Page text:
Between the lines: "Access to correct information in this era is even more important than before, given the rapidly-changing laws around abortion," the ISD researchers write, since inaccurate information can lead people "to make dangerous decisions about their healthcare."

  • Even though the medical facts about abortion are more extensive and stable than those around COVID, the platforms have a "complacency" and "refusal to take hardline action" even when their policies call for it, Jenna Sherman, program manager at the digital health lab at Meedan, a technology nonprofit focusing on technology and reproductive health, told Axios.

Areas the report focuses on include:

  • False information around medication abortion and other procedures and how they work.
  • "Undue" comparisons of abortion to tragedies, genocide and the Holocaust.
  • Non-English speaking countries as an especially weak spot in platforms' efforts to provide reliable abortion information. ISD researchers wrote that YouTube's labels didn't show up when videos were accessed from a non-English speaking country.

Claims that the effects of abortion pills can be "reversed," which experts say are not scientifically based, are particularly worrisome to the medical community.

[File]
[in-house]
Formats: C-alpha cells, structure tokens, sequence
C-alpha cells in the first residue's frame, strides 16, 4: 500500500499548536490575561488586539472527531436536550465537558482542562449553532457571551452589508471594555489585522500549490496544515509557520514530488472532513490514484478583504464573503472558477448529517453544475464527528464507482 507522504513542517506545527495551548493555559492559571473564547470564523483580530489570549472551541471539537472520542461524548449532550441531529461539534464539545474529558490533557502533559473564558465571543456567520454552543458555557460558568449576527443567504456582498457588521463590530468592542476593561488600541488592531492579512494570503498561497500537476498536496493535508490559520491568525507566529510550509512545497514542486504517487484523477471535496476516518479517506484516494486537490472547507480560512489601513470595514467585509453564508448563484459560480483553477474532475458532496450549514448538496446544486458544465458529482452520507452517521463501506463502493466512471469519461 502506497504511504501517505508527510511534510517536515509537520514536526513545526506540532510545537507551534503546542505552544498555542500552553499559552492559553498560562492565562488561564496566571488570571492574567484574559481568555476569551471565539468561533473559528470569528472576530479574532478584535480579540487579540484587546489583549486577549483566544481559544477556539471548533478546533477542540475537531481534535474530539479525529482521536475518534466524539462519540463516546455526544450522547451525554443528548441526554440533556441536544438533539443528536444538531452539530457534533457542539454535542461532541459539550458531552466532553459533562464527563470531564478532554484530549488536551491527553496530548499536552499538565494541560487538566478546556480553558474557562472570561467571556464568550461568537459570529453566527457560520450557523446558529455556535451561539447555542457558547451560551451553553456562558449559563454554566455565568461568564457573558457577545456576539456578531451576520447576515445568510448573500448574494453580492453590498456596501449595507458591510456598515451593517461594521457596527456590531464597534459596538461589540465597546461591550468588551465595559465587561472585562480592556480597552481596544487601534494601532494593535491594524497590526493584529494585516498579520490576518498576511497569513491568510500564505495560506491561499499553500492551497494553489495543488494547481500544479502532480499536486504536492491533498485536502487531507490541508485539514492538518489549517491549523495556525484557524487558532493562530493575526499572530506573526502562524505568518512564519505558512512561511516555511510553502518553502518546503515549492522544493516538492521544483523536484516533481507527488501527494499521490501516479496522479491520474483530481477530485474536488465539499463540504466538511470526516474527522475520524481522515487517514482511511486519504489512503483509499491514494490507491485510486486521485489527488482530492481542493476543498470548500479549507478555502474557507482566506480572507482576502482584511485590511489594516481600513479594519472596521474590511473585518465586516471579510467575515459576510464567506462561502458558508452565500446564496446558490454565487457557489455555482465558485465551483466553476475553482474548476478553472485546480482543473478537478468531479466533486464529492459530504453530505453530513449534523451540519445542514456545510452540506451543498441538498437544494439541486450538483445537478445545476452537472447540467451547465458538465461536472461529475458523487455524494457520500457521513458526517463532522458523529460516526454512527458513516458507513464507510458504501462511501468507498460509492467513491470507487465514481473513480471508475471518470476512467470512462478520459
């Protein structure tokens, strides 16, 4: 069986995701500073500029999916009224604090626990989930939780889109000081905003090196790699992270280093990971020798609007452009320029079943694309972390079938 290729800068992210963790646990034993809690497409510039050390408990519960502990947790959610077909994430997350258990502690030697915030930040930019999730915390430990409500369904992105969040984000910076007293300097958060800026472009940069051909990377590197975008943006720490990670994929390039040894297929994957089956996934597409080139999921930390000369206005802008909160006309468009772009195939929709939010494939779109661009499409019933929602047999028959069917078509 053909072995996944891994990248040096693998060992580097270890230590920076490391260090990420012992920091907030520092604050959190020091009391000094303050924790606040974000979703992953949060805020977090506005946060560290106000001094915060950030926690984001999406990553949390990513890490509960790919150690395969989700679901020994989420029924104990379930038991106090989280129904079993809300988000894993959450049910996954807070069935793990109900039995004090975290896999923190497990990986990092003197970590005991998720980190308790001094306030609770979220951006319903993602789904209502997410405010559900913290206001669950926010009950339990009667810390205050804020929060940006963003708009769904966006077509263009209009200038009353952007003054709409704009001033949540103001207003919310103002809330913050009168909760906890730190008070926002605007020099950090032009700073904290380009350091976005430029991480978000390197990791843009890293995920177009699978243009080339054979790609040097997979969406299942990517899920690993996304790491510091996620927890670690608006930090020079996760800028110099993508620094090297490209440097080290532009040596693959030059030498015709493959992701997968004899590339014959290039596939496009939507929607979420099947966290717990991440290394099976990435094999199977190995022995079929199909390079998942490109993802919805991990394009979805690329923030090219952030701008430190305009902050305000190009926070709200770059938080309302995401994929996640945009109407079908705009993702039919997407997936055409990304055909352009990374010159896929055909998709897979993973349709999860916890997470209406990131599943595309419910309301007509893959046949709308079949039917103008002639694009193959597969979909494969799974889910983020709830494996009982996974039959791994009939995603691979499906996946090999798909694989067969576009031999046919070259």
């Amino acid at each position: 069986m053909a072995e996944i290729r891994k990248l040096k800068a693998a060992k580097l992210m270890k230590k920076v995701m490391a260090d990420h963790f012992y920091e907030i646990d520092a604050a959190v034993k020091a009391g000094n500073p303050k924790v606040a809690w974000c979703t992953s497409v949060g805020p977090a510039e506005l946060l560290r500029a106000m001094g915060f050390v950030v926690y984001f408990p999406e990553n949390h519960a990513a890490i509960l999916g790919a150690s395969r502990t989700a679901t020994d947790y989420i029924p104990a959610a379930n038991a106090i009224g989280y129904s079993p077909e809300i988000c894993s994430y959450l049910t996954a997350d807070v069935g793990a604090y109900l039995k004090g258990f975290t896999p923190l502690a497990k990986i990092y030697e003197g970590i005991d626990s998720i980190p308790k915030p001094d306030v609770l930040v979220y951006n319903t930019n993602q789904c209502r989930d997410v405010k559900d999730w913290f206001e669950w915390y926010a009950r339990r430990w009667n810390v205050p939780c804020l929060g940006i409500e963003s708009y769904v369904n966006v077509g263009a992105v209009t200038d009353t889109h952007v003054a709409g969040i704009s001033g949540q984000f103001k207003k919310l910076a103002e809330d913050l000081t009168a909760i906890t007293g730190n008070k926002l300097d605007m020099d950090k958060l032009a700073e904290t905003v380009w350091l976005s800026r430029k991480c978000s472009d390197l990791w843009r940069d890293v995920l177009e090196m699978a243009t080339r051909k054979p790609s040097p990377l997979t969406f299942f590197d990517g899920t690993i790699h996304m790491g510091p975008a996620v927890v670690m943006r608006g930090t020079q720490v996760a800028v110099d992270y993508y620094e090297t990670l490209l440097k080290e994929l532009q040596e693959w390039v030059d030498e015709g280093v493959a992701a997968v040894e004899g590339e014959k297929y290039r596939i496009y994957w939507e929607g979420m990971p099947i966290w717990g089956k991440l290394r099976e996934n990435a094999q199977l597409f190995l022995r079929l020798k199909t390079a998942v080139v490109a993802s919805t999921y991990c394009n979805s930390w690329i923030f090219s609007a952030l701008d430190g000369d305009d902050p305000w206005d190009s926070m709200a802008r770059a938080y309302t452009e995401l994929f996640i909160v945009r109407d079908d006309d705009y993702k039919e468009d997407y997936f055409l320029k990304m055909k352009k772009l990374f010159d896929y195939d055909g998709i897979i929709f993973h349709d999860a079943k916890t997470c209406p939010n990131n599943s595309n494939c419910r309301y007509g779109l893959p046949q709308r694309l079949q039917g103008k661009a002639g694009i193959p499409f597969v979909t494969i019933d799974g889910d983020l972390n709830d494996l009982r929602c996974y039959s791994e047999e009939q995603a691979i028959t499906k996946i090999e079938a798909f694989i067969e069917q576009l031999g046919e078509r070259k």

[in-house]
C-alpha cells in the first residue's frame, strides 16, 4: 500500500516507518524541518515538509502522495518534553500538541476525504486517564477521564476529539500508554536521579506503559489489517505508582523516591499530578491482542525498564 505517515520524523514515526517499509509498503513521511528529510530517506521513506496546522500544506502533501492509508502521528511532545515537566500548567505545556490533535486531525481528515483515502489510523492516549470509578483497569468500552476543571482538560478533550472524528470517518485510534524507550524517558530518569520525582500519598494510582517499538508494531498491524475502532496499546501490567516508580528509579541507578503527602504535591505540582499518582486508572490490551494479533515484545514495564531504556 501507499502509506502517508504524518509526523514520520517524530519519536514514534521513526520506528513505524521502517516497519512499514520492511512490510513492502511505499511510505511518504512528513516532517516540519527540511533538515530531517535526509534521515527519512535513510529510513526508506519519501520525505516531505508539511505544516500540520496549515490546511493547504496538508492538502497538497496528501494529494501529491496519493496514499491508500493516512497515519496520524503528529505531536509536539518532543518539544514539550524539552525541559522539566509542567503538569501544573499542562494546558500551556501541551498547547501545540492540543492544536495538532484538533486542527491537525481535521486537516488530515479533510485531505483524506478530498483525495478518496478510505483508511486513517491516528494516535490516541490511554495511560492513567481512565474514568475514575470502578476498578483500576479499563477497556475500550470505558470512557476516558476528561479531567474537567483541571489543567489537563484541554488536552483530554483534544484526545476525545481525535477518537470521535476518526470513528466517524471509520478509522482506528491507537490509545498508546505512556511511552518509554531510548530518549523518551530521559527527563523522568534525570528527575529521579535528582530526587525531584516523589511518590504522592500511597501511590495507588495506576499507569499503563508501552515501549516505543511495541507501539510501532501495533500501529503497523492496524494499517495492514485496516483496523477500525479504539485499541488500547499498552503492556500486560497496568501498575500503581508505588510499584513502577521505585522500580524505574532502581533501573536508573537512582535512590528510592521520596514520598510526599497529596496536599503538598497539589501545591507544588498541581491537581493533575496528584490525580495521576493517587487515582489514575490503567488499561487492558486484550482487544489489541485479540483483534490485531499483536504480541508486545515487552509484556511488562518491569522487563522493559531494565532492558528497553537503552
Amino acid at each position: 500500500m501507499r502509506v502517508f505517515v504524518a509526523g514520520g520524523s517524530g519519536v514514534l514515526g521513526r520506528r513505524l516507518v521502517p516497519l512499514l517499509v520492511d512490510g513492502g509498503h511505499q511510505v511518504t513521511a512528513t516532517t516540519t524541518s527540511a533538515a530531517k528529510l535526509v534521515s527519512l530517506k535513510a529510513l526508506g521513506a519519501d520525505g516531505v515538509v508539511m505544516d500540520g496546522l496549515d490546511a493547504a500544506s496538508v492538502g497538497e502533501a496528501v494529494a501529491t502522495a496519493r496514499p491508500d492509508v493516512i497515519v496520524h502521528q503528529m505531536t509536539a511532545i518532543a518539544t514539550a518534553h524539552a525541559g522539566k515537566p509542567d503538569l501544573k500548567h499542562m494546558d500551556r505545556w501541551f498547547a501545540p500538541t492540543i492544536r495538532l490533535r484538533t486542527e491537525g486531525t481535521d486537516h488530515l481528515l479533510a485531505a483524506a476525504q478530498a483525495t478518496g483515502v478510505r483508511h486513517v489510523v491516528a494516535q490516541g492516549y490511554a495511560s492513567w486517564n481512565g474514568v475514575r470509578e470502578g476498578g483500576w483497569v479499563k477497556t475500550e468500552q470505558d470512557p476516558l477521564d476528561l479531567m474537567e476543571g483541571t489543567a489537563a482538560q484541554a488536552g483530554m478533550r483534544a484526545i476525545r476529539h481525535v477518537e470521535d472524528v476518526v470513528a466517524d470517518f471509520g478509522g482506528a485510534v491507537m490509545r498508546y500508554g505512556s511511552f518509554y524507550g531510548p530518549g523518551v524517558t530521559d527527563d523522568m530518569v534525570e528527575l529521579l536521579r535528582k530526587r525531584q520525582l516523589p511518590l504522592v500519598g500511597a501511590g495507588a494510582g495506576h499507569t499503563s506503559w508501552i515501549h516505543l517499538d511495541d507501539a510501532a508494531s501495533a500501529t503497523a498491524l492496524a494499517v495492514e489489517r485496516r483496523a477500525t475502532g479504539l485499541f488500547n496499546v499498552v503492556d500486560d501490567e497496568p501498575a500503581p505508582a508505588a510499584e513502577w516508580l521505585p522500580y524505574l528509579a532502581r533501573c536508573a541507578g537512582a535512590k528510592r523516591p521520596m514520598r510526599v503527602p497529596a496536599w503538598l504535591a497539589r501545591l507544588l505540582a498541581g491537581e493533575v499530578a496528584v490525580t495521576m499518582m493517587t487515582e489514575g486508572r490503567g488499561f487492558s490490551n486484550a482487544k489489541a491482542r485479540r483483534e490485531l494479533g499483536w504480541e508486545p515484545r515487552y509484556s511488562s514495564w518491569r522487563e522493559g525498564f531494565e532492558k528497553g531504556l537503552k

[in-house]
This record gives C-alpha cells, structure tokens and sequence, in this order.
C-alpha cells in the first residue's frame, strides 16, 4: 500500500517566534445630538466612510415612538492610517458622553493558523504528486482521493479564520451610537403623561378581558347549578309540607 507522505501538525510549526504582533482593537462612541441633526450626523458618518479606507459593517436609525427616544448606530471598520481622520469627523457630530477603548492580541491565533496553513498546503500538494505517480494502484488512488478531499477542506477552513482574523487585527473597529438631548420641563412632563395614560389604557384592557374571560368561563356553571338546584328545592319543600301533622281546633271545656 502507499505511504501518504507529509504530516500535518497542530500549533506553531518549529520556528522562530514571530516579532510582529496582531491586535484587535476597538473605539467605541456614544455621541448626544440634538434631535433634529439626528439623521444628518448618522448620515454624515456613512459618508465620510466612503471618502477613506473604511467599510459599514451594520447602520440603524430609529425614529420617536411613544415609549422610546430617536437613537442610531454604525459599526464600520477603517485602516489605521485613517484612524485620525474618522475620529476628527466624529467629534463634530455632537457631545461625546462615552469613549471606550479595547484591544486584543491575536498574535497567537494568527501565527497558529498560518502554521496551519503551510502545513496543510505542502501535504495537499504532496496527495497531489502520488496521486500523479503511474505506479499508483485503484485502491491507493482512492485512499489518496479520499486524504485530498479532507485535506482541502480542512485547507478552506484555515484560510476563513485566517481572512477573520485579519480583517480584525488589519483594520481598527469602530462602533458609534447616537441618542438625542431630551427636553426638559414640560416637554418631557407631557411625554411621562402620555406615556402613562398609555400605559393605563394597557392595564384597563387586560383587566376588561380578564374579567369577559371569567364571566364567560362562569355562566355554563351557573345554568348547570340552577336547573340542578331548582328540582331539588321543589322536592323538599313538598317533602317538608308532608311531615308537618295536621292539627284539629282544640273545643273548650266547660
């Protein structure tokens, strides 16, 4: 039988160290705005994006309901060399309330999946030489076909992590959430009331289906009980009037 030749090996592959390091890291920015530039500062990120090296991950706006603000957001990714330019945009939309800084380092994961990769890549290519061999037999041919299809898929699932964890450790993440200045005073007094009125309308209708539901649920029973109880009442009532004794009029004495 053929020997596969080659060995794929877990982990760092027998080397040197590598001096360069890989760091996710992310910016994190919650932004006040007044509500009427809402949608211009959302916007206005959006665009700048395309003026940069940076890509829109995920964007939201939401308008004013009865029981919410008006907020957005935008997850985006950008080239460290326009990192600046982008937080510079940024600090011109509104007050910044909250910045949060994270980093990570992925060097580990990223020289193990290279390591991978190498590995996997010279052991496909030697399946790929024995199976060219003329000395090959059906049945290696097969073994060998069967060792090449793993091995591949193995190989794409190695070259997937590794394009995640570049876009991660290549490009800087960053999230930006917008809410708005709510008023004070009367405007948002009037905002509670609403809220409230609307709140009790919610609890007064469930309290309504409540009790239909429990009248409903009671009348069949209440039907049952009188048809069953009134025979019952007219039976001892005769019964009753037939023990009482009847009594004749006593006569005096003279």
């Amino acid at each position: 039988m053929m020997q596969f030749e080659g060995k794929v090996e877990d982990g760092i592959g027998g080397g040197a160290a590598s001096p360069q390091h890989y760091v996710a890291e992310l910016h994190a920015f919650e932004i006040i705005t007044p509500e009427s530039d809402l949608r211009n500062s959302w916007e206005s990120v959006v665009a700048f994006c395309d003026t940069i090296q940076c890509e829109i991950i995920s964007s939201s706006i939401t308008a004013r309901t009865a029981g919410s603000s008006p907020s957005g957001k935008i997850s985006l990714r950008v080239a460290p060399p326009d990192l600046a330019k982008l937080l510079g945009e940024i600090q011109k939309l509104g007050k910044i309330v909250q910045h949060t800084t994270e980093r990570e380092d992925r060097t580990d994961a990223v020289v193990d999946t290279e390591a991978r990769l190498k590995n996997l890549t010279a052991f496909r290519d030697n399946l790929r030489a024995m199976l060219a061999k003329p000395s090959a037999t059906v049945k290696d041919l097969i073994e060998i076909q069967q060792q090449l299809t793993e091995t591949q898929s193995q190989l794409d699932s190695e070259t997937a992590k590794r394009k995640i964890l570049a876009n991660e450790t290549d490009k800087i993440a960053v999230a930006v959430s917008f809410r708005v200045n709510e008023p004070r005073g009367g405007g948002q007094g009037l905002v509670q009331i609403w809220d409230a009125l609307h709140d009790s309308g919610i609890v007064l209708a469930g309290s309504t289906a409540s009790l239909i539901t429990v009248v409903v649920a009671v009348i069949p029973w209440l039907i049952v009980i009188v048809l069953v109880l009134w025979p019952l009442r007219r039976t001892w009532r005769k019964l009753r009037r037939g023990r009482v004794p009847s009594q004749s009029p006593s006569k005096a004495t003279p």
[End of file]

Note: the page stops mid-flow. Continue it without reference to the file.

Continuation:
• The American College of Obstetricians and Gynecologists says that this treatment is "unproven and unethical."
  • "The regimen touted as medication abortion reversal is not proven to be effective in a scientifically meaningful way, and in some research, it has been shown to be potentially dangerous," said Nisha Verma, former ACOG fellow and a practicing OB-GYN in Georgia.
  • Yet some states now require doctors to give women being administered abortion pills information on such treatment, per Politifact.
  • ISD researchers found promotions of the "reversal" treatment in 1,138 posts on Meta-owned platforms, posted by 559 unique accounts with a combined following of 58 million.

What they're saying: Elena Hernandez, a YouTube spokesperson, told Axios that the company will remove a video that "provides instructions for unsafe abortion methods or promotes false claims about abortion safety."

  • Hernandez said YouTube has panels that provide information from local and global authorities in the U.S. and the U.K., and it plans to expand to additional countries and languages.
  • "We work with independent fact-checking partners to assess content so that we can remove violations of our policies," said Jamie Favazza, a TikTok spokesperson.
  • Meta declined to comment.

The bottom line: Advocates hope to see platforms invest in making their algorithms and moderation systems smarter on abortion information. "I know that platforms are busy, and they have a lot of topics to cover and moderate," said Sherman. "But we all use the internet."